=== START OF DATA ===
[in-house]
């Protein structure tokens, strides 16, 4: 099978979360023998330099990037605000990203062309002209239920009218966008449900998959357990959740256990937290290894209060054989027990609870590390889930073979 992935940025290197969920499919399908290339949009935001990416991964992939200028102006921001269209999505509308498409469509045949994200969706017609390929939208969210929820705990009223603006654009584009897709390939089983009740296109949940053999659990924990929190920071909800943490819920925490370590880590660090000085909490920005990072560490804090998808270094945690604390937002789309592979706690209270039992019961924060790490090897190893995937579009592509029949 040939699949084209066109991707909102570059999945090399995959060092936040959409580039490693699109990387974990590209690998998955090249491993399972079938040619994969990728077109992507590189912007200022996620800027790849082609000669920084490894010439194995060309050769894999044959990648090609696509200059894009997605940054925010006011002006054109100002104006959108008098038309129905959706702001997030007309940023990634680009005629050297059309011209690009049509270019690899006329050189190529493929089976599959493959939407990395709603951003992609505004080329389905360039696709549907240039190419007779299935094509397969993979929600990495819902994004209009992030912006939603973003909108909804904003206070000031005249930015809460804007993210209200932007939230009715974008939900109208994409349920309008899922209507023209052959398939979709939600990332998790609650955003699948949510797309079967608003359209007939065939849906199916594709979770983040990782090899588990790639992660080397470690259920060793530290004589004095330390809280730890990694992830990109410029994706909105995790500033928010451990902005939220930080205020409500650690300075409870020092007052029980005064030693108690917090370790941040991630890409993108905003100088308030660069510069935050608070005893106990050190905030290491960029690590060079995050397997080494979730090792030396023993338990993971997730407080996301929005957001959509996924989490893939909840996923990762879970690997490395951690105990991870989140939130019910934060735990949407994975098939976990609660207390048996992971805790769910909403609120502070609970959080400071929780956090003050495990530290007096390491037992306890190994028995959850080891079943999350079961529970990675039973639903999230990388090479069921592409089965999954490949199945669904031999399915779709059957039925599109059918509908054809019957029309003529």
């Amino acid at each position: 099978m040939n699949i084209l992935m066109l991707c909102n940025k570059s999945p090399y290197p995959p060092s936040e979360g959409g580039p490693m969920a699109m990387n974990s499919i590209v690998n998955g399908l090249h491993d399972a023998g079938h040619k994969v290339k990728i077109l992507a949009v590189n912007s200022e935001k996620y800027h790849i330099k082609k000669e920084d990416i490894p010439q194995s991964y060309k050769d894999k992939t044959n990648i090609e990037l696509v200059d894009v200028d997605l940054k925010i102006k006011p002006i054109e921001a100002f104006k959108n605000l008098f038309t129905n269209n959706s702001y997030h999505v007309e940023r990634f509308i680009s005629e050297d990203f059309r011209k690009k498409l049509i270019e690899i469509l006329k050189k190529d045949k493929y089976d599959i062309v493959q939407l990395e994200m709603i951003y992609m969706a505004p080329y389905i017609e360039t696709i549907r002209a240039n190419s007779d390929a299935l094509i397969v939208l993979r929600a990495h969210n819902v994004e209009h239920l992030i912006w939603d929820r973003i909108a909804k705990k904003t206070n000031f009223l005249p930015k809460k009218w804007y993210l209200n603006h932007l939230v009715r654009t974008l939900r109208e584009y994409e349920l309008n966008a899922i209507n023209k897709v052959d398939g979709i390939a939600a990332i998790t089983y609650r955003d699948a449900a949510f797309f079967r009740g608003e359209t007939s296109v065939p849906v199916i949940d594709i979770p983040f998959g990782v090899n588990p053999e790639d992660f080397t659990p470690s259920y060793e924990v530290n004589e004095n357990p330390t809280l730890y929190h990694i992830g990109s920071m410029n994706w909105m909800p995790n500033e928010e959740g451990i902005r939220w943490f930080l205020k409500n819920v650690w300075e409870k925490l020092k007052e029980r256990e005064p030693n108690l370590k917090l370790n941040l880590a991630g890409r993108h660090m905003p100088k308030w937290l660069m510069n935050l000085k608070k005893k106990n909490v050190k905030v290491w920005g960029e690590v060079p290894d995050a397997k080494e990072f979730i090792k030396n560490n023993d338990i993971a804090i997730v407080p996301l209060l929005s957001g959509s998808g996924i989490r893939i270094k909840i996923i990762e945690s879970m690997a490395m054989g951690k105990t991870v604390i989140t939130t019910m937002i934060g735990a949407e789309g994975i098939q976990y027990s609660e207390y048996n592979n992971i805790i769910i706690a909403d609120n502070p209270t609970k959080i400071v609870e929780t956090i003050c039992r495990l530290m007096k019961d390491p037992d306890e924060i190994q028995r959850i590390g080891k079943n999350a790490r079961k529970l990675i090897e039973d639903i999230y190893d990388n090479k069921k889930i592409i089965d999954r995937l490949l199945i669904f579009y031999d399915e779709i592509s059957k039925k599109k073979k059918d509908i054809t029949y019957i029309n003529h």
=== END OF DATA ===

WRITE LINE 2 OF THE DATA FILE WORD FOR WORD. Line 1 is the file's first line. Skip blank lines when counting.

């Protein structure tokens, strides 16, 4: 099978979360023998330099990037605000990203062309002209239920009218966008449900998959357990959740256990937290290894209060054989027990609870590390889930073979 992935940025290197969920499919399908290339949009935001990416991964992939200028102006921001269209999505509308498409469509045949994200969706017609390929939208969210929820705990009223603006654009584009897709390939089983009740296109949940053999659990924990929190920071909800943490819920925490370590880590660090000085909490920005990072560490804090998808270094945690604390937002789309592979706690209270039992019961924060790490090897190893995937579009592509029949 040939699949084209066109991707909102570059999945090399995959060092936040959409580039490693699109990387974990590209690998998955090249491993399972079938040619994969990728077109992507590189912007200022996620800027790849082609000669920084490894010439194995060309050769894999044959990648090609696509200059894009997605940054925010006011002006054109100002104006959108008098038309129905959706702001997030007309940023990634680009005629050297059309011209690009049509270019690899006329050189190529493929089976599959493959939407990395709603951003992609505004080329389905360039696709549907240039190419007779299935094509397969993979929600990495819902994004209009992030912006939603973003909108909804904003206070000031005249930015809460804007993210209200932007939230009715974008939900109208994409349920309008899922209507023209052959398939979709939600990332998790609650955003699948949510797309079967608003359209007939065939849906199916594709979770983040990782090899588990790639992660080397470690259920060793530290004589004095330390809280730890990694992830990109410029994706909105995790500033928010451990902005939220930080205020409500650690300075409870020092007052029980005064030693108690917090370790941040991630890409993108905003100088308030660069510069935050608070005893106990050190905030290491960029690590060079995050397997080494979730090792030396023993338990993971997730407080996301929005957001959509996924989490893939909840996923990762879970690997490395951690105990991870989140939130019910934060735990949407994975098939976990609660207390048996992971805790769910909403609120502070609970959080400071929780956090003050495990530290007096390491037992306890190994028995959850080891079943999350079961529970990675039973639903999230990388090479069921592409089965999954490949199945669904031999399915779709059957039925599109059918509908054809019957029309003529």